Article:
This week in Congress

The House is in session Tuesday through Friday this week.

The major legislation considered by the House is the CHOICE Act. CHOICE forbids the Financial Stability Oversight Council from designating of any financial institution as "too big to fail."  It also makes the Consumer Financial Protection Bureau subject to Congressional appropriations (under Dodd-Frank the bureau was funded by the Federal Reserve in order to avoid Congressional oversight).

The bill also repeals the Durbin Amendment and the Volker rule.

It also requires the Fed to adopt a rules-based monetary policy, and subjects them to an audit if they do not comply. The bill also contains the Audit the Fed legislation.

While the CHOICE Act is a good bill, supporters of monetary reform should not be fooled that a "rules-based" monetary policy will "fix" the Federal Reserve.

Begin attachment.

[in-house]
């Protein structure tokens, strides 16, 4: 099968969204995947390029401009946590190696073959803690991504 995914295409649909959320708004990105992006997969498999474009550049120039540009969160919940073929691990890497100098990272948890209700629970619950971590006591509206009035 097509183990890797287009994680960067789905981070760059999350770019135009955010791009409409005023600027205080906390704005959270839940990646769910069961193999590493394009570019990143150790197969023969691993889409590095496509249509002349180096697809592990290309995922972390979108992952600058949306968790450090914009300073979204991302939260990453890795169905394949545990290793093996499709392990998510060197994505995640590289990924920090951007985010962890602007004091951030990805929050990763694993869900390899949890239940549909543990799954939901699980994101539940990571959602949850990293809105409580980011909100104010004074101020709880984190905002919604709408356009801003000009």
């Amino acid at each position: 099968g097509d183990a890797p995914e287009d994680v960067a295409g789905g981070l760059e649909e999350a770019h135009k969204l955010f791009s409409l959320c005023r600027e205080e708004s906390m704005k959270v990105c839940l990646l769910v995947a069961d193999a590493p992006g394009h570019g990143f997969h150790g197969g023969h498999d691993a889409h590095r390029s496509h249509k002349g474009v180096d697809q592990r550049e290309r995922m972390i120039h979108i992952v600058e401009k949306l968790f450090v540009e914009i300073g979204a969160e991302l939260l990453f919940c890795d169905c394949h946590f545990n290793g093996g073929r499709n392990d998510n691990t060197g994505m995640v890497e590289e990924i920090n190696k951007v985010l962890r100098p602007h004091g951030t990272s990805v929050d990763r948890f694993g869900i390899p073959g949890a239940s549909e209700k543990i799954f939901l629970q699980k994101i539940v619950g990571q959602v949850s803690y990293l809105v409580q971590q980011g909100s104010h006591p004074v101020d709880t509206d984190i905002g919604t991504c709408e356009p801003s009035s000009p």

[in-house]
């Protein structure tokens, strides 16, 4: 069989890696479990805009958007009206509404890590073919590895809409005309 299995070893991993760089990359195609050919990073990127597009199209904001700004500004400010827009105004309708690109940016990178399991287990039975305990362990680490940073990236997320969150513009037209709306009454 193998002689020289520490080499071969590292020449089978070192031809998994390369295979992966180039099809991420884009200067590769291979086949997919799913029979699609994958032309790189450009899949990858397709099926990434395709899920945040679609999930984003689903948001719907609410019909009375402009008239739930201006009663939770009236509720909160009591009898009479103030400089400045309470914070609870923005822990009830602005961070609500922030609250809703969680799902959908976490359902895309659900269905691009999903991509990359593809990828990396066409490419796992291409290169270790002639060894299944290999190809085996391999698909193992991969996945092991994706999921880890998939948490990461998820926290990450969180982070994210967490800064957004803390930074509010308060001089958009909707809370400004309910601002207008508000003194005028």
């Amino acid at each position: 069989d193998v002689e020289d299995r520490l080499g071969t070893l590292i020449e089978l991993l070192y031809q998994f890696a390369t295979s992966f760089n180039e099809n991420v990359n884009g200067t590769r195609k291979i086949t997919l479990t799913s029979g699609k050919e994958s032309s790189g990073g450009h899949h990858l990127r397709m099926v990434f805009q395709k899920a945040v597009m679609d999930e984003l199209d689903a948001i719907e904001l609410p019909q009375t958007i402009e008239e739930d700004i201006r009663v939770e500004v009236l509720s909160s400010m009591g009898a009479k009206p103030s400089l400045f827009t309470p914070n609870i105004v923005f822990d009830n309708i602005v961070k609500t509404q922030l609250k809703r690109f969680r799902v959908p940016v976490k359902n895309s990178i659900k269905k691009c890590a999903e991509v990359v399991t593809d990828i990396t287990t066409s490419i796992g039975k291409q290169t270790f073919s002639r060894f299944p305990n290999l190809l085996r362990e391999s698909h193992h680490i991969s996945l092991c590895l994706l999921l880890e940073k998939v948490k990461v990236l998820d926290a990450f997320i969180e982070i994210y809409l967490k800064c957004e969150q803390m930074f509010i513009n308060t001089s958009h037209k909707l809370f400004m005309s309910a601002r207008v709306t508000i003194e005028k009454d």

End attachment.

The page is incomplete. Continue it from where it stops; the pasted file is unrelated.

Also, given how close we are to passing a stand-alone Audit the Fed bill, putting the audit in another bill that is unlikely to pass the Senate is no substitute for a vote on the Audit bill.

For more on the flaws with a rules-based policy see here, and here.

The House will also consider legislation (HR 390) providing emergency relief to victims of genocide in Iraq and Syria ... here's an idea: why not stop intervening in those countries and thus stop creating the conditions that lead to genocide?

This bill will be considered on the suspension calendar: forty minutes of debate at a time when most members are still traveling back from their districts. So much for taking their foreign policy responsibility seriously.



Print Friendly Version of this pagePrint Get a PDF version of this webpagePDF

Tags: ,